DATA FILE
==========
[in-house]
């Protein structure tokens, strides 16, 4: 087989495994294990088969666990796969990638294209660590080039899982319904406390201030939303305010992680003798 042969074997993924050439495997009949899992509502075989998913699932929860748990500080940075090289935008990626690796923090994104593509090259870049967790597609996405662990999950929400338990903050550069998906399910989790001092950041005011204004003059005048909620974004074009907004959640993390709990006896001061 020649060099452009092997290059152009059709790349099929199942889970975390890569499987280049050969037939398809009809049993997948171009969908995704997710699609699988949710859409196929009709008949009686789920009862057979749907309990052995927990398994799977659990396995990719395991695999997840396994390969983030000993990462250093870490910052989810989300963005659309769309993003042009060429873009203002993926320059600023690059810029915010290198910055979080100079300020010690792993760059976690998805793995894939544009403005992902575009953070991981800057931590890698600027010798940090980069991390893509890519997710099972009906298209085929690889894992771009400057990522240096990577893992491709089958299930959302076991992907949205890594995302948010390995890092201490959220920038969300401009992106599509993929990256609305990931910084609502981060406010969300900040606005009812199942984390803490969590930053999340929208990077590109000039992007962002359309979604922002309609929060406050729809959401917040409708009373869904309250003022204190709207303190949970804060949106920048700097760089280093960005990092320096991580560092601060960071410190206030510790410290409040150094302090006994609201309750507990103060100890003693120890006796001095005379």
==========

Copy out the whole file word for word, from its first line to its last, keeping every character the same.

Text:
[in-house]
């Protein structure tokens, strides 16, 4: 087989495994294990088969666990796969990638294209660590080039899982319904406390201030939303305010992680003798 042969074997993924050439495997009949899992509502075989998913699932929860748990500080940075090289935008990626690796923090994104593509090259870049967790597609996405662990999950929400338990903050550069998906399910989790001092950041005011204004003059005048909620974004074009907004959640993390709990006896001061 020649060099452009092997290059152009059709790349099929199942889970975390890569499987280049050969037939398809009809049993997948171009969908995704997710699609699988949710859409196929009709008949009686789920009862057979749907309990052995927990398994799977659990396995990719395991695999997840396994390969983030000993990462250093870490910052989810989300963005659309769309993003042009060429873009203002993926320059600023690059810029915010290198910055979080100079300020010690792993760059976690998805793995894939544009403005992902575009953070991981800057931590890698600027010798940090980069991390893509890519997710099972009906298209085929690889894992771009400057990522240096990577893992491709089958299930959302076991992907949205890594995302948010390995890092201490959220920038969300401009992106599509993929990256609305990931910084609502981060406010969300900040606005009812199942984390803490969590930053999340929208990077590109000039992007962002359309979604922002309609929060406050729809959401917040409708009373869904309250003022204190709207303190949970804060949106920048700097760089280093960005990092320096991580560092601060960071410190206030510790410290409040150094302090006994609201309750507990103060100890003693120890006796001095005379």